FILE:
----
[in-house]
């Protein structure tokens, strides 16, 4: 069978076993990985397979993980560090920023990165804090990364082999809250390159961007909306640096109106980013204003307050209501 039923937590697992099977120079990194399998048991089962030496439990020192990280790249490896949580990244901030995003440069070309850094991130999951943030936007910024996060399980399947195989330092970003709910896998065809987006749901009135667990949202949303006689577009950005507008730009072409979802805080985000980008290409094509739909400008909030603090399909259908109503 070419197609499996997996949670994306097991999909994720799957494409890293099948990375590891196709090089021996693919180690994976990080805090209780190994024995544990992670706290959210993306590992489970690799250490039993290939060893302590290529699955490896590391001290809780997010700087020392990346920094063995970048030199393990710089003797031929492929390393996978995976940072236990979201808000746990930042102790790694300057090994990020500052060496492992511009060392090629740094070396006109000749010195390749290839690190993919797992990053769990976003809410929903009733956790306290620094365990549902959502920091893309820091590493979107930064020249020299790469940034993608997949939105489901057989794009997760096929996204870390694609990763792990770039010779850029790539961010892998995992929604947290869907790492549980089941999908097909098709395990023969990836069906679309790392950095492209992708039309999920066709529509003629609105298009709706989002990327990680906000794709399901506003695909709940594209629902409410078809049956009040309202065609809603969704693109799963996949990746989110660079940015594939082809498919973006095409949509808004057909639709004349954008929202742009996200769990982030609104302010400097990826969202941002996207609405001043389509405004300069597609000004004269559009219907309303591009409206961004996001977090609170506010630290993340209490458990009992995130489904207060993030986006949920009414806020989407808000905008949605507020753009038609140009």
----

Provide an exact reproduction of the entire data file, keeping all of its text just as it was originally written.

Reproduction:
[in-house]
């Protein structure tokens, strides 16, 4: 069978076993990985397979993980560090920023990165804090990364082999809250390159961007909306640096109106980013204003307050209501 039923937590697992099977120079990194399998048991089962030496439990020192990280790249490896949580990244901030995003440069070309850094991130999951943030936007910024996060399980399947195989330092970003709910896998065809987006749901009135667990949202949303006689577009950005507008730009072409979802805080985000980008290409094509739909400008909030603090399909259908109503 070419197609499996997996949670994306097991999909994720799957494409890293099948990375590891196709090089021996693919180690994976990080805090209780190994024995544990992670706290959210993306590992489970690799250490039993290939060893302590290529699955490896590391001290809780997010700087020392990346920094063995970048030199393990710089003797031929492929390393996978995976940072236990979201808000746990930042102790790694300057090994990020500052060496492992511009060392090629740094070396006109000749010195390749290839690190993919797992990053769990976003809410929903009733956790306290620094365990549902959502920091893309820091590493979107930064020249020299790469940034993608997949939105489901057989794009997760096929996204870390694609990763792990770039010779850029790539961010892998995992929604947290869907790492549980089941999908097909098709395990023969990836069906679309790392950095492209992708039309999920066709529509003629609105298009709706989002990327990680906000794709399901506003695909709940594209629902409410078809049956009040309202065609809603969704693109799963996949990746989110660079940015594939082809498919973006095409949509808004057909639709004349954008929202742009996200769990982030609104302010400097990826969202941002996207609405001043389509405004300069597609000004004269559009219907309303591009409206961004996001977090609170506010630290993340209490458990009992995130489904207060993030986006949920009414806020989407808000905008949605507020753009038609140009």